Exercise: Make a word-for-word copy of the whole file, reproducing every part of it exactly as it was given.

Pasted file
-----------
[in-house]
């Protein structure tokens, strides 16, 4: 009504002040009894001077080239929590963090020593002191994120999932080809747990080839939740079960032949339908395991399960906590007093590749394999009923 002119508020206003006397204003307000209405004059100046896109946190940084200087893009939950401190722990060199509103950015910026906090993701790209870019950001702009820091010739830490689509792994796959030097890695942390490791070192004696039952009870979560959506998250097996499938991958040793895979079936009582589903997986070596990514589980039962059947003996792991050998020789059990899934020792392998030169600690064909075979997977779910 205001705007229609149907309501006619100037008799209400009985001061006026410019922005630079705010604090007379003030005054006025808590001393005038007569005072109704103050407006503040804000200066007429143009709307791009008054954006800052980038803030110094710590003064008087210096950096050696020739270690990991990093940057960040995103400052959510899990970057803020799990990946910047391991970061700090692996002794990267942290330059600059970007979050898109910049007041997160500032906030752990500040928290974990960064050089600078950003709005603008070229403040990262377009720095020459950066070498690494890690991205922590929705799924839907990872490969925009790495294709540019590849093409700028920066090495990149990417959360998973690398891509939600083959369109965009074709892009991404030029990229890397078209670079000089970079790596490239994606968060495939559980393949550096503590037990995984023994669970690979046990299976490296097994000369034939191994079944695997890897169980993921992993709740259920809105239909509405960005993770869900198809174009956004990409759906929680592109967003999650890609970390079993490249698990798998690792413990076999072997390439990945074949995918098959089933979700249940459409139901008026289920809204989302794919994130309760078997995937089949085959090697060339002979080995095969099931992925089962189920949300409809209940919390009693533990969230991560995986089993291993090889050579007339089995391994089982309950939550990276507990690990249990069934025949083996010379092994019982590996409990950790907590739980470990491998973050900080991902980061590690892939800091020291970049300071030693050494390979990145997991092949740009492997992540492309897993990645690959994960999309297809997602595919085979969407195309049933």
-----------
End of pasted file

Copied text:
[in-house]
């Protein structure tokens, strides 16, 4: 009504002040009894001077080239929590963090020593002191994120999932080809747990080839939740079960032949339908395991399960906590007093590749394999009923 002119508020206003006397204003307000209405004059100046896109946190940084200087893009939950401190722990060199509103950015910026906090993701790209870019950001702009820091010739830490689509792994796959030097890695942390490791070192004696039952009870979560959506998250097996499938991958040793895979079936009582589903997986070596990514589980039962059947003996792991050998020789059990899934020792392998030169600690064909075979997977779910 205001705007229609149907309501006619100037008799209400009985001061006026410019922005630079705010604090007379003030005054006025808590001393005038007569005072109704103050407006503040804000200066007429143009709307791009008054954006800052980038803030110094710590003064008087210096950096050696020739270690990991990093940057960040995103400052959510899990970057803020799990990946910047391991970061700090692996002794990267942290330059600059970007979050898109910049007041997160500032906030752990500040928290974990960064050089600078950003709005603008070229403040990262377009720095020459950066070498690494890690991205922590929705799924839907990872490969925009790495294709540019590849093409700028920066090495990149990417959360998973690398891509939600083959369109965009074709892009991404030029990229890397078209670079000089970079790596490239994606968060495939559980393949550096503590037990995984023994669970690979046990299976490296097994000369034939191994079944695997890897169980993921992993709740259920809105239909509405960005993770869900198809174009956004990409759906929680592109967003999650890609970390079993490249698990798998690792413990076999072997390439990945074949995918098959089933979700249940459409139901008026289920809204989302794919994130309760078997995937089949085959090697060339002979080995095969099931992925089962189920949300409809209940919390009693533990969230991560995986089993291993090889050579007339089995391994089982309950939550990276507990690990249990069934025949083996010379092994019982590996409990950790907590739980470990491998973050900080991902980061590690892939800091020291970049300071030693050494390979990145997991092949740009492997992540492309897993990645690959994960999309297809997602595919085979969407195309049933």